What can Russian images and objects—a tsar’s crown, a provincial watercolor album, the Soviet Pioneer Palace—tell us about the Russian people and their culture?
This wide-ranging book is the first to explore the visual culture of Russia over the entire span of Russian history, from ancient Kiev to contemporary, post-Soviet society. Illustrated with more than one hundred diverse and fascinating images, the book examines the ways that Russians have represented themselves visually, understood their visual environment, and used visual images in social and political contexts. Expert contributors discuss images and objects from all over the Russian/Soviet empire, including consumer goods, architectural monuments, religious icons, portraits, news and art photography, popular prints, films, folk art, and more.
Each of the concise and accessible essays in the volume offers a fresh interpretation of Russian cultural history. Putting visuality itself in focus as never before, Picturing Russia adds an entirely new dimension to the study of Russian literature, history, art, and culture. The book enriches our understanding of visual documents and shows the variety of ways they serve as far more than mere illustration.
"This book presents a tapestry of images of Russia covering the whole sweep of Russian history. No other volume is quite like this compendium."—Jeffrey Brooks, Johns Hopkins University
"I can't imagine a single Russian studies teacher in the English-speaking world who wouldn't want to have this volume."—John Randolph, University of Illinois at Urbana-Champaign
“It’s a rare mixed-media book that can imitate in words its own visual principle, but this stunning anthology succeeds at just that: speaking through montage and mosaic. In fifty fascinating, chronologically organized essay-vignettes, averaging no more than six pages each so accessible in a single viewing, the reader’s eye is trained to ‘see into being’ a wide array of Russian artifacts and images from the past one thousand years, raw and manipulated, private and public. These are Pictures from an Exhibition, but as social practice rather than museum art.”—Caryl Emerson, Princeton University
~William Mills Todd III
“This brilliantly assembled set of insightful essays come together as a theoretically sophisticated, yet very accessible, study of Russian visual culture. A whole greater than the sum of its parts.”—William Mills Todd III, Harvard University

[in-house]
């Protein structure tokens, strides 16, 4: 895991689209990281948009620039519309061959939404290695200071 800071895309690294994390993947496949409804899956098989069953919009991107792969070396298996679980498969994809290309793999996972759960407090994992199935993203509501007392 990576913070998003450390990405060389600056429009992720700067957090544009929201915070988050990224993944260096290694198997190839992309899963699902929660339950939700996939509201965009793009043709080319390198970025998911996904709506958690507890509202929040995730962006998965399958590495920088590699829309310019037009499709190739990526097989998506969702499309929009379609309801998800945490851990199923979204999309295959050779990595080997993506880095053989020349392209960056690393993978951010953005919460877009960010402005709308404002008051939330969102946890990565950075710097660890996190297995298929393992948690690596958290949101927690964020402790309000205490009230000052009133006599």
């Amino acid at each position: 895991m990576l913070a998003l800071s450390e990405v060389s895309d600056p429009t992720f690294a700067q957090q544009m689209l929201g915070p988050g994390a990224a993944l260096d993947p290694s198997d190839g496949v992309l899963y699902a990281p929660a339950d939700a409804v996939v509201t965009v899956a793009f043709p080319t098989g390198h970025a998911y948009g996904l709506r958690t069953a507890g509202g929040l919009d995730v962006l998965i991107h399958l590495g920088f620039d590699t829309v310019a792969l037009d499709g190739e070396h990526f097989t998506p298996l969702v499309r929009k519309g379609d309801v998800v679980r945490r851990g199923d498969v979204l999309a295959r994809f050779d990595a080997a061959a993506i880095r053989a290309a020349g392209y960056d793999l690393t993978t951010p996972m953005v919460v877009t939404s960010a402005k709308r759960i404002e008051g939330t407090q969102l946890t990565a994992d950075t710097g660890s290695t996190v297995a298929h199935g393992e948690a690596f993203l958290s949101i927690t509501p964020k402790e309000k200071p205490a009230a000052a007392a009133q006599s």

~Nikos Chrissidis"This is a unique collection of visual resources accompanied by expert and penetrating commentary by a wide variety of scholars."—Nikos Chrissidis, Southern Connecticut State University
"The dizzying array of things "exhibited" in the book is somewhat neutralized by very focused and clearly structured essays. As if writing for a good exhibition catalogue, each contributor foregrounds the object of his/her research, not his/her research agenda. In fact, Picturing Russia marks the emergence of a new transitional genre, in which sophisticated research methods and theoretical approaches are translated into an accessible academic prose, which is neither simplified conceptually nor diluted narratively."—Serguei Oushakine, Slavic and East European Journal~Serguei Oushakine, Slavic and East European Journal
"This vibrant collection of fifty short essays on images and objects from over half a millenium of Russian history is a treasure box of small and unexpected delights. The authors—each writing on his or her own specialty—undertake everything from the tsar's famous royal crown (the cap of Monomakh) to late-twentienth-century advertisements. . . . Picturing Russia is a book both useful and pleasurable for anyone studying (or teaching) European or Russian history."—Cherie Woodworth, Canadian Journal of History/Annales canadiennes d'histoire~Cherie Woodworth, Canadian Journal of History
"Picturing Russia is a landmark in the study of Russian visual culture. . . . The topics covered offer an impressively comprehensive view since they represent the entire span of Russian history. . . . Picturing Russia is an ambitious and important book." —Alison Rowley, Journal of Modern History~Alison Rowley, Journal of Modern History
"In this short review it is impossible to give tribute to the many superb entries. But the main praise goes to the editors for soliciting first-rate contributions to this revolutionary collection, writing an excellent introduction and producing a volume that is educational, visually appealing and, for the most part, written in accessible language."—Elena Prokhorova, Studies in Russian and Soviet Cinema Vol 4, No.3~Elena Prokhorova, Studies in Russian and Soviet Cinema Vol 4, No.3
"Picturing Russia takes the reader on a thought-provoking journey through the evolution of Russian visual culture, and will introduce many to unfamiliar subjects whilst offering fresh interpretations of artistic and cultural landmarks. Above all, it inspires the reader to consider seeing, as much as reading, when next exploring Russian history."—Emma Minns, Slavonic And East European Review Vol.88 No.4~Emma Minns, Slavonic And East European Review Vol.88 No.4